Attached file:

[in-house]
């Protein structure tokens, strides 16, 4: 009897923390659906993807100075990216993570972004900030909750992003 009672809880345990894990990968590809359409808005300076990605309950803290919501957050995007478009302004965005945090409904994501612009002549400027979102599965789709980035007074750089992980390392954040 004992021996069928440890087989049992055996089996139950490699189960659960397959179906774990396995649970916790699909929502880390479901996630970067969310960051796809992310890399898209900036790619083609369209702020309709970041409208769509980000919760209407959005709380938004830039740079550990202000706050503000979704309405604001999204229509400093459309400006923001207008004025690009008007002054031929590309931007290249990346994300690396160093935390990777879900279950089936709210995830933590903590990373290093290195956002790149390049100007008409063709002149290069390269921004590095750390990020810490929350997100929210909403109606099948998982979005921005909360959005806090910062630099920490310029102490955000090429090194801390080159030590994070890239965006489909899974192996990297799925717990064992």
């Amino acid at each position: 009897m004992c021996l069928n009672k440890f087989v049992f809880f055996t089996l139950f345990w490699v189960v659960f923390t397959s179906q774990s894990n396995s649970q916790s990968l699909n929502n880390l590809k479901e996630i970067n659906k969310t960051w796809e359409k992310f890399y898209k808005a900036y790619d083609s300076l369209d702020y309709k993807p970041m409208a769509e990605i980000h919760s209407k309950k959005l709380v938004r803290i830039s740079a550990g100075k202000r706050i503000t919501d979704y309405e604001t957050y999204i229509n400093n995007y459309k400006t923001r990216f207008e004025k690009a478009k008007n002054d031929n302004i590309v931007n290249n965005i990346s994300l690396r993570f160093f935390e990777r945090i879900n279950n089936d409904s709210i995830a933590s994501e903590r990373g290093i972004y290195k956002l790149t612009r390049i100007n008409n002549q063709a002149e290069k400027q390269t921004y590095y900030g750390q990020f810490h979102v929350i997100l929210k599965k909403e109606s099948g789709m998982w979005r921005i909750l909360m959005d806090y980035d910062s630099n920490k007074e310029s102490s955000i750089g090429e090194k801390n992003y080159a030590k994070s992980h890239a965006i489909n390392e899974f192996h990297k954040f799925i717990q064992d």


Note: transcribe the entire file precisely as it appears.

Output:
[in-house]
């Protein structure tokens, strides 16, 4: 009897923390659906993807100075990216993570972004900030909750992003 009672809880345990894990990968590809359409808005300076990605309950803290919501957050995007478009302004965005945090409904994501612009002549400027979102599965789709980035007074750089992980390392954040 004992021996069928440890087989049992055996089996139950490699189960659960397959179906774990396995649970916790699909929502880390479901996630970067969310960051796809992310890399898209900036790619083609369209702020309709970041409208769509980000919760209407959005709380938004830039740079550990202000706050503000979704309405604001999204229509400093459309400006923001207008004025690009008007002054031929590309931007290249990346994300690396160093935390990777879900279950089936709210995830933590903590990373290093290195956002790149390049100007008409063709002149290069390269921004590095750390990020810490929350997100929210909403109606099948998982979005921005909360959005806090910062630099920490310029102490955000090429090194801390080159030590994070890239965006489909899974192996990297799925717990064992």
């Amino acid at each position: 009897m004992c021996l069928n009672k440890f087989v049992f809880f055996t089996l139950f345990w490699v189960v659960f923390t397959s179906q774990s894990n396995s649970q916790s990968l699909n929502n880390l590809k479901e996630i970067n659906k969310t960051w796809e359409k992310f890399y898209k808005a900036y790619d083609s300076l369209d702020y309709k993807p970041m409208a769509e990605i980000h919760s209407k309950k959005l709380v938004r803290i830039s740079a550990g100075k202000r706050i503000t919501d979704y309405e604001t957050y999204i229509n400093n995007y459309k400006t923001r990216f207008e004025k690009a478009k008007n002054d031929n302004i590309v931007n290249n965005i990346s994300l690396r993570f160093f935390e990777r945090i879900n279950n089936d409904s709210i995830a933590s994501e903590r990373g290093i972004y290195k956002l790149t612009r390049i100007n008409n002549q063709a002149e290069k400027q390269t921004y590095y900030g750390q990020f810490h979102v929350i997100l929210k599965k909403e109606s099948g789709m998982w979005r921005i909750l909360m959005d806090y980035d910062s630099n920490k007074e310029s102490s955000i750089g090429e090194k801390n992003y080159a030590k994070s992980h890239a965006i489909n390392e899974f192996h990297k954040f799925i717990q064992d």